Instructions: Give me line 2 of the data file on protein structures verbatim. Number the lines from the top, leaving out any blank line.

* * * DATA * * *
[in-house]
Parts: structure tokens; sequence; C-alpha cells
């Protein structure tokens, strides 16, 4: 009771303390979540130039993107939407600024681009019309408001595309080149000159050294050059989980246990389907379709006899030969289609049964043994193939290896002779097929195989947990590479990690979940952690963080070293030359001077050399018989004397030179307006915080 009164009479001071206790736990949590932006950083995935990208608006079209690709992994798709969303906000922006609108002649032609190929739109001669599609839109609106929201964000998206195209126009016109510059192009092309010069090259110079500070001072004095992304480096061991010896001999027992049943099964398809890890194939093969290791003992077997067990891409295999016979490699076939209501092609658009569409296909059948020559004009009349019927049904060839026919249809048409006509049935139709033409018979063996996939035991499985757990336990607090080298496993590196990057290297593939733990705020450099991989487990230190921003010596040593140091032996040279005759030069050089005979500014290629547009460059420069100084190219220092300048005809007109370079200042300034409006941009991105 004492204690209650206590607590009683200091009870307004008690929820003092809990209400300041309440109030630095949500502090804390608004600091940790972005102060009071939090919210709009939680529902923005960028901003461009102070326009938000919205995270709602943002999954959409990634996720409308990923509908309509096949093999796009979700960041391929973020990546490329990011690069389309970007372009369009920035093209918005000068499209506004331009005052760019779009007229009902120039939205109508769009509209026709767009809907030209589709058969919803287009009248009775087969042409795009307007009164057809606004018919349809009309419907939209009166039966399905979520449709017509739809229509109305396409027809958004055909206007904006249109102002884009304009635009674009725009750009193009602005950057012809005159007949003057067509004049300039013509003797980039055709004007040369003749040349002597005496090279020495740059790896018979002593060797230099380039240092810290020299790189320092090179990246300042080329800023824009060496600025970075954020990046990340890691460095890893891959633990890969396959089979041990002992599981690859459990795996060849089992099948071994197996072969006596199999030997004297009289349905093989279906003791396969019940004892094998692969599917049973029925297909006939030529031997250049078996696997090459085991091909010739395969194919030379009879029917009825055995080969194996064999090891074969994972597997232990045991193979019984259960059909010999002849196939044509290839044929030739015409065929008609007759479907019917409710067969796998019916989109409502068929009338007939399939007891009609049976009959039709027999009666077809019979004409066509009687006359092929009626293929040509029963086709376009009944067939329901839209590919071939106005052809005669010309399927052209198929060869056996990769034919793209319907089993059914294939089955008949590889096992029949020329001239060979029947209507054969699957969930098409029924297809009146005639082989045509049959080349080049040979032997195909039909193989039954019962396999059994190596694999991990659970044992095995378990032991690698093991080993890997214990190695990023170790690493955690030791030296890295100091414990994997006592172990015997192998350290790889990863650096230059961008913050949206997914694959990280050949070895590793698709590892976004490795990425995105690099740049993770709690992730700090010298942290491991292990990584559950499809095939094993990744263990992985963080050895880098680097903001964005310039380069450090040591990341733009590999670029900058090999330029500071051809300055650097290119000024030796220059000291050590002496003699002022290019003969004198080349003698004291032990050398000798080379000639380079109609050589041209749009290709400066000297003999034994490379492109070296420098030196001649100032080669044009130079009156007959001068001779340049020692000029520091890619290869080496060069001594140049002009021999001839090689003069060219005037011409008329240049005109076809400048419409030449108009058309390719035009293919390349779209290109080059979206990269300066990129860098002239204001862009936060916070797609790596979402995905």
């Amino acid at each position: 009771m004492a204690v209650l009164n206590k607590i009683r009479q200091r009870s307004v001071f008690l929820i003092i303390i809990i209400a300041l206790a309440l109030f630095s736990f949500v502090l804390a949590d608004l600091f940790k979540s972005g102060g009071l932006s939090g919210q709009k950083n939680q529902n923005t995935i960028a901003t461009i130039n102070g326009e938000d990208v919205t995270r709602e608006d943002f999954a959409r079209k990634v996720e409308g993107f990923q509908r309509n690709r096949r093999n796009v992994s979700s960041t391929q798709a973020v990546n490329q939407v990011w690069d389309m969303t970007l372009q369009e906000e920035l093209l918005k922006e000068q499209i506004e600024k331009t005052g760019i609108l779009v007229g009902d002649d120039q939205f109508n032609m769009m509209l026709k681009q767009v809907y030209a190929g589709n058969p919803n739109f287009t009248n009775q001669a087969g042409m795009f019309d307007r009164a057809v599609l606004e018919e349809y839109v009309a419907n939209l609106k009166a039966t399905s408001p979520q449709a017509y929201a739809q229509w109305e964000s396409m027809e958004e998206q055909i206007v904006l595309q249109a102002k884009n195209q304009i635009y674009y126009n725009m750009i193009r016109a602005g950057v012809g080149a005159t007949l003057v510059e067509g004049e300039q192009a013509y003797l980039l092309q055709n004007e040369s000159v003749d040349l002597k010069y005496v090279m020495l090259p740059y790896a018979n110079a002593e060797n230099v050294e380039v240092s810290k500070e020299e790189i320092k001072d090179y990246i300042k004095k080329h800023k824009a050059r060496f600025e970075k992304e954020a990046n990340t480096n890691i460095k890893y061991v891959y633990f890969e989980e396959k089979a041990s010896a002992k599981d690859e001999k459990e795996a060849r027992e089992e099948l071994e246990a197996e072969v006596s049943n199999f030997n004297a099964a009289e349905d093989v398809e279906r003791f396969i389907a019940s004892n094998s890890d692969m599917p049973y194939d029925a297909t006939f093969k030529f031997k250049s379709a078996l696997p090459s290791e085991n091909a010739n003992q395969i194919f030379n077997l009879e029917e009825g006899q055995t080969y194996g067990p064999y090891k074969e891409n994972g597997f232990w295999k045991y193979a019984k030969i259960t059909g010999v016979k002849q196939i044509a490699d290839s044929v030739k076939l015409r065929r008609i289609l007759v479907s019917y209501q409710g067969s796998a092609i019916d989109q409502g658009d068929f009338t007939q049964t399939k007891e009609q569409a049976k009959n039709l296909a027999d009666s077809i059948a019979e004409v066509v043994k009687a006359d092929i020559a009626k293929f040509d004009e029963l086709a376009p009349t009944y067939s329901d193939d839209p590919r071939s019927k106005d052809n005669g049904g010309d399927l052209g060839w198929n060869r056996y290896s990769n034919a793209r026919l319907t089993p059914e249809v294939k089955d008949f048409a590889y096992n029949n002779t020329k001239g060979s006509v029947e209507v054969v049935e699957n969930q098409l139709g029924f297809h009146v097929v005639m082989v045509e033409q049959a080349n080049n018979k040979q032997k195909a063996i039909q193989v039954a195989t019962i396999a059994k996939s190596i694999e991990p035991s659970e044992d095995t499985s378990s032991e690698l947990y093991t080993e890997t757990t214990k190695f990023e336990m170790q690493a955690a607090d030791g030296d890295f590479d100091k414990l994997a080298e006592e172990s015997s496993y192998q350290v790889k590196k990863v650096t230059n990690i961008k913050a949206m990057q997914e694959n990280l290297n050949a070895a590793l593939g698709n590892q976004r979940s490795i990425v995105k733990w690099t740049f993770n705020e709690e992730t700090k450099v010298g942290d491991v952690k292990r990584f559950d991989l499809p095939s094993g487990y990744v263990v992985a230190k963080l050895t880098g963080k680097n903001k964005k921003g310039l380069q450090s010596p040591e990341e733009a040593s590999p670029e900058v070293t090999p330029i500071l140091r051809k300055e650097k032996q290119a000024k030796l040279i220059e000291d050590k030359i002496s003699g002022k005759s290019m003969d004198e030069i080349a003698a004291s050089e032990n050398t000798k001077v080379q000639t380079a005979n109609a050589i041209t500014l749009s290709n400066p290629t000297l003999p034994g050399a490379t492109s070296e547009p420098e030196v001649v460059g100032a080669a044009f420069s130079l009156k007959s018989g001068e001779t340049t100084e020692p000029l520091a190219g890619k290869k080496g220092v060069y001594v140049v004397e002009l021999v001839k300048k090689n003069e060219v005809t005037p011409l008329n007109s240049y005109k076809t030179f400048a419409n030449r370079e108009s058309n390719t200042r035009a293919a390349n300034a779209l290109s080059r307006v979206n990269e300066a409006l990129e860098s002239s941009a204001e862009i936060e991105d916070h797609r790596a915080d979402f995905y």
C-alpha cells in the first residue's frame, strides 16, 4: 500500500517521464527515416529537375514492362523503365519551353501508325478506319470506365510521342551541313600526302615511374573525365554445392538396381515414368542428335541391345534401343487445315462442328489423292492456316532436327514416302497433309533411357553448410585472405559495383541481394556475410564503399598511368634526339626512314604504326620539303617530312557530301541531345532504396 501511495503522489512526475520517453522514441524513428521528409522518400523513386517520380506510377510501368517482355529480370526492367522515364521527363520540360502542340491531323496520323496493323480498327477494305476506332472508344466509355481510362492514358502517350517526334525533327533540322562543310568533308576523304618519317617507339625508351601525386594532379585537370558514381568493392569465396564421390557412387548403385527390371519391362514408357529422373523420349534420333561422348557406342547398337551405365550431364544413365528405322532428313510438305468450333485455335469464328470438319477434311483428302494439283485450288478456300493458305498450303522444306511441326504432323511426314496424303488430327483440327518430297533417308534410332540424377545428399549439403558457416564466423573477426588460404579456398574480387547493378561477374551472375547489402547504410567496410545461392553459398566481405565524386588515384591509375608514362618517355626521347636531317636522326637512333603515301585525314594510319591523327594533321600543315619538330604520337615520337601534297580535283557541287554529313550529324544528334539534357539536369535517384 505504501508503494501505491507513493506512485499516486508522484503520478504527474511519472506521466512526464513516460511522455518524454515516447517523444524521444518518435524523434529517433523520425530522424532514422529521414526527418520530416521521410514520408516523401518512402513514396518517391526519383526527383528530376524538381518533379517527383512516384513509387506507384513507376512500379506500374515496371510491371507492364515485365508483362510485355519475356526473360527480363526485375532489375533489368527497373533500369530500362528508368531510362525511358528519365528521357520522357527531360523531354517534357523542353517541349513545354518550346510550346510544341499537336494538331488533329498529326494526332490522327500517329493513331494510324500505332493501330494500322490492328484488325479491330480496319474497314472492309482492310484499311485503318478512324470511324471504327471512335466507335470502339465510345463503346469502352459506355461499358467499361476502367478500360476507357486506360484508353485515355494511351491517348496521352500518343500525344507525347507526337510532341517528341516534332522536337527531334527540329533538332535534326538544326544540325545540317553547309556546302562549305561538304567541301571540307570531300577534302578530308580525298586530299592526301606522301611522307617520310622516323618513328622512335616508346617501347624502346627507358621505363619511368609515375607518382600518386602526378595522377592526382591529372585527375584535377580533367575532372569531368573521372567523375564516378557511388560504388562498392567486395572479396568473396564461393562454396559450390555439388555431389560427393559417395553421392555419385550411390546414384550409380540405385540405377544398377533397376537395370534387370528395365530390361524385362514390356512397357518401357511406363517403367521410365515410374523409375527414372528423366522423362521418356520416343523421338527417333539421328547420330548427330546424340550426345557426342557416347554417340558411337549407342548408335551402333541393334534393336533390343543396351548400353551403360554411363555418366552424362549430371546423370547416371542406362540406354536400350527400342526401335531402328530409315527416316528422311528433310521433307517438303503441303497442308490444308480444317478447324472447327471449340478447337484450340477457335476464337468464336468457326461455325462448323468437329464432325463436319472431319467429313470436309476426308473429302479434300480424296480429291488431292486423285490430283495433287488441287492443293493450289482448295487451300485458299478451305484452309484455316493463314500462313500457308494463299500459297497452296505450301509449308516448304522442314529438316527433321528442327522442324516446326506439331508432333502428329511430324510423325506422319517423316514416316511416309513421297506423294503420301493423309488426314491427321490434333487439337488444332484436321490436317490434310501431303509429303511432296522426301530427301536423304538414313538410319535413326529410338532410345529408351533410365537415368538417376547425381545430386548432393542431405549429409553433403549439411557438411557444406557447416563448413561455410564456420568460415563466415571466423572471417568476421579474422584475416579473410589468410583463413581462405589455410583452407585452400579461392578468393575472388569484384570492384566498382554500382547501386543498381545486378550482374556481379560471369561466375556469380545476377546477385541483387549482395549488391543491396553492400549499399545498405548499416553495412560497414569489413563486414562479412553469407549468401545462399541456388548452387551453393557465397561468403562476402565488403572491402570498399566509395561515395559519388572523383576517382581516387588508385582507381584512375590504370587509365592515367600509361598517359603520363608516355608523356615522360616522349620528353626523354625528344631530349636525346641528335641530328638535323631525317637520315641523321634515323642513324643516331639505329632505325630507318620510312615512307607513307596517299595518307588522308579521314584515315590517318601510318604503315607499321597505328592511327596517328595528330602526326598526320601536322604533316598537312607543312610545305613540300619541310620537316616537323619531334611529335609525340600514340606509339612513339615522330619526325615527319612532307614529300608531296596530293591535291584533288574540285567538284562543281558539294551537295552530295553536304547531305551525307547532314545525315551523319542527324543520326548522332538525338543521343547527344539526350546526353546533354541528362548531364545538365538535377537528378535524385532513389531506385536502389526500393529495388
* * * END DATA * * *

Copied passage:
Parts: structure tokens; sequence; C-alpha cells